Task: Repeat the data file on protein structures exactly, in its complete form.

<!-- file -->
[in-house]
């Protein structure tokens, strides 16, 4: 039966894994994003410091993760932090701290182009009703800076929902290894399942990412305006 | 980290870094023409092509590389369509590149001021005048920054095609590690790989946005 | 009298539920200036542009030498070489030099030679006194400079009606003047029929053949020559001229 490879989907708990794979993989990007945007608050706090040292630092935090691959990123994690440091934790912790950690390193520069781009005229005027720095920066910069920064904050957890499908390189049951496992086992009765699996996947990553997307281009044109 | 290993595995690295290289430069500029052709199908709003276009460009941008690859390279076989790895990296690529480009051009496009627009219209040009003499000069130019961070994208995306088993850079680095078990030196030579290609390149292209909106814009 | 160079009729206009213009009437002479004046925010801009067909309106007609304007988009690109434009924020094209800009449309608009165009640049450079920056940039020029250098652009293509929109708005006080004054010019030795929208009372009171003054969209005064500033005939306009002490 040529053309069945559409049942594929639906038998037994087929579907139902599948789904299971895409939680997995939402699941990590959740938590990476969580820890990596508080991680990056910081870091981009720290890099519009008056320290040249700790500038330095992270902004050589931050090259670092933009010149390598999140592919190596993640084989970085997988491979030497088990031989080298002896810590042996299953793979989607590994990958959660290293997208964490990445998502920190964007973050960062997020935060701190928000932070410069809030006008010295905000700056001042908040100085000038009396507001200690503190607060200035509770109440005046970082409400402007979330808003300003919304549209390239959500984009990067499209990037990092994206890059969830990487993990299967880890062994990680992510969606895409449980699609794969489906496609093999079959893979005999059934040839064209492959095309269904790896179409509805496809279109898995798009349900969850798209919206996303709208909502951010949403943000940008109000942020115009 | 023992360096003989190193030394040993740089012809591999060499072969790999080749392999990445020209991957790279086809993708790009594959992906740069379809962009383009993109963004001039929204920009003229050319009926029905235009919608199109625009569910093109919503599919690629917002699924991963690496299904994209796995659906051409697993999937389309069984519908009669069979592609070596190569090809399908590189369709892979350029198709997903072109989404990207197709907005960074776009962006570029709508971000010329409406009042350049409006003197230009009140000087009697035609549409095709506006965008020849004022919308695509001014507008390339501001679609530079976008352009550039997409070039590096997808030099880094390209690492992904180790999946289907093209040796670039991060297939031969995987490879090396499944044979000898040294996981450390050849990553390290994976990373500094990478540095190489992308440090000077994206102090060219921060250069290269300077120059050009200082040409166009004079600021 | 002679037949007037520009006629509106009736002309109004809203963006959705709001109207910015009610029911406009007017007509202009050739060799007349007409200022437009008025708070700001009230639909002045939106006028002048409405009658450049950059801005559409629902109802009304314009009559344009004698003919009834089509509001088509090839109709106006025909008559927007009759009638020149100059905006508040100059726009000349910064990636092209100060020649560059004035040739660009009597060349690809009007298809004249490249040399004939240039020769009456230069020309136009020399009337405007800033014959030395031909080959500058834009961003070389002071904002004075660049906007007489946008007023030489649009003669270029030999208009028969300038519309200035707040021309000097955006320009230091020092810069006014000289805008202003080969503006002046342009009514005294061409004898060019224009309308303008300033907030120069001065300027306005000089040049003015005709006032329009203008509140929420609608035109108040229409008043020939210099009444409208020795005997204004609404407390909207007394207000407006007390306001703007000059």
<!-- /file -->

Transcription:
[in-house]
């Protein structure tokens, strides 16, 4: 039966894994994003410091993760932090701290182009009703800076929902290894399942990412305006 | 980290870094023409092509590389369509590149001021005048920054095609590690790989946005 | 009298539920200036542009030498070489030099030679006194400079009606003047029929053949020559001229 490879989907708990794979993989990007945007608050706090040292630092935090691959990123994690440091934790912790950690390193520069781009005229005027720095920066910069920064904050957890499908390189049951496992086992009765699996996947990553997307281009044109 | 290993595995690295290289430069500029052709199908709003276009460009941008690859390279076989790895990296690529480009051009496009627009219209040009003499000069130019961070994208995306088993850079680095078990030196030579290609390149292209909106814009 | 160079009729206009213009009437002479004046925010801009067909309106007609304007988009690109434009924020094209800009449309608009165009640049450079920056940039020029250098652009293509929109708005006080004054010019030795929208009372009171003054969209005064500033005939306009002490 040529053309069945559409049942594929639906038998037994087929579907139902599948789904299971895409939680997995939402699941990590959740938590990476969580820890990596508080991680990056910081870091981009720290890099519009008056320290040249700790500038330095992270902004050589931050090259670092933009010149390598999140592919190596993640084989970085997988491979030497088990031989080298002896810590042996299953793979989607590994990958959660290293997208964490990445998502920190964007973050960062997020935060701190928000932070410069809030006008010295905000700056001042908040100085000038009396507001200690503190607060200035509770109440005046970082409400402007979330808003300003919304549209390239959500984009990067499209990037990092994206890059969830990487993990299967880890062994990680992510969606895409449980699609794969489906496609093999079959893979005999059934040839064209492959095309269904790896179409509805496809279109898995798009349900969850798209919206996303709208909502951010949403943000940008109000942020115009 | 023992360096003989190193030394040993740089012809591999060499072969790999080749392999990445020209991957790279086809993708790009594959992906740069379809962009383009993109963004001039929204920009003229050319009926029905235009919608199109625009569910093109919503599919690629917002699924991963690496299904994209796995659906051409697993999937389309069984519908009669069979592609070596190569090809399908590189369709892979350029198709997903072109989404990207197709907005960074776009962006570029709508971000010329409406009042350049409006003197230009009140000087009697035609549409095709506006965008020849004022919308695509001014507008390339501001679609530079976008352009550039997409070039590096997808030099880094390209690492992904180790999946289907093209040796670039991060297939031969995987490879090396499944044979000898040294996981450390050849990553390290994976990373500094990478540095190489992308440090000077994206102090060219921060250069290269300077120059050009200082040409166009004079600021 | 002679037949007037520009006629509106009736002309109004809203963006959705709001109207910015009610029911406009007017007509202009050739060799007349007409200022437009008025708070700001009230639909002045939106006028002048409405009658450049950059801005559409629902109802009304314009009559344009004698003919009834089509509001088509090839109709106006025909008559927007009759009638020149100059905006508040100059726009000349910064990636092209100060020649560059004035040739660009009597060349690809009007298809004249490249040399004939240039020769009456230069020309136009020399009337405007800033014959030395031909080959500058834009961003070389002071904002004075660049906007007489946008007023030489649009003669270029030999208009028969300038519309200035707040021309000097955006320009230091020092810069006014000289805008202003080969503006002046342009009514005294061409004898060019224009309308303008300033907030120069001065300027306005000089040049003015005709006032329009203008509140929420609608035109108040229409008043020939210099009444409208020795005997204004609404407390909207007394207000407006007390306001703007000059």